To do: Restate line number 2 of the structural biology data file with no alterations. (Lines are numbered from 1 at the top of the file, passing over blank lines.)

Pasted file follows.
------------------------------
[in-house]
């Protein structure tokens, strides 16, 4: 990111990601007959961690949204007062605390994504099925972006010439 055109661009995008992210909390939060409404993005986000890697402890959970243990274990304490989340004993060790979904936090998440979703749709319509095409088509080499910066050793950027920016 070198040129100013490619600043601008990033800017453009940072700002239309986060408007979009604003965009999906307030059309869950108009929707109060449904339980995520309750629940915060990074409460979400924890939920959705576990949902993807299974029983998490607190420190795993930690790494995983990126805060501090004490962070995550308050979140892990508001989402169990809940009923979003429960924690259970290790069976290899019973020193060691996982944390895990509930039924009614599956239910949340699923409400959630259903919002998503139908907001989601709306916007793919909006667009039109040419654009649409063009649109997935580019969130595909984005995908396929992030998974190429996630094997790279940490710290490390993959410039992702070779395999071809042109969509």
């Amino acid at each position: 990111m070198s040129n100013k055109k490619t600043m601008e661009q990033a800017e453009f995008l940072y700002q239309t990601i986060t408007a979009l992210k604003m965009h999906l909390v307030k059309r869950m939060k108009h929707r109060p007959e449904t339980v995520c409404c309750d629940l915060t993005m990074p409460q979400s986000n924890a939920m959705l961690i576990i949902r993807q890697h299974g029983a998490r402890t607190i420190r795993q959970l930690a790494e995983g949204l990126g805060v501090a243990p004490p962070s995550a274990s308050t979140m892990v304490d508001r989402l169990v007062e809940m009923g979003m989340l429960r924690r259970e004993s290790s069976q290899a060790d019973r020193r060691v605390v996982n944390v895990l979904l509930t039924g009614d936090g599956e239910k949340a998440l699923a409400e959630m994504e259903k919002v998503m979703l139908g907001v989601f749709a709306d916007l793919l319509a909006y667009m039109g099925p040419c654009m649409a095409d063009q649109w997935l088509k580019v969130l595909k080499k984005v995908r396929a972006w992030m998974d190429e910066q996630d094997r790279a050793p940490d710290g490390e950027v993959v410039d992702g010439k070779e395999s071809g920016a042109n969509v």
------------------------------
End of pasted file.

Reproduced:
């Protein structure tokens, strides 16, 4: 990111990601007959961690949204007062605390994504099925972006010439 055109661009995008992210909390939060409404993005986000890697402890959970243990274990304490989340004993060790979904936090998440979703749709319509095409088509080499910066050793950027920016 070198040129100013490619600043601008990033800017453009940072700002239309986060408007979009604003965009999906307030059309869950108009929707109060449904339980995520309750629940915060990074409460979400924890939920959705576990949902993807299974029983998490607190420190795993930690790494995983990126805060501090004490962070995550308050979140892990508001989402169990809940009923979003429960924690259970290790069976290899019973020193060691996982944390895990509930039924009614599956239910949340699923409400959630259903919002998503139908907001989601709306916007793919909006667009039109040419654009649409063009649109997935580019969130595909984005995908396929992030998974190429996630094997790279940490710290490390993959410039992702070779395999071809042109969509």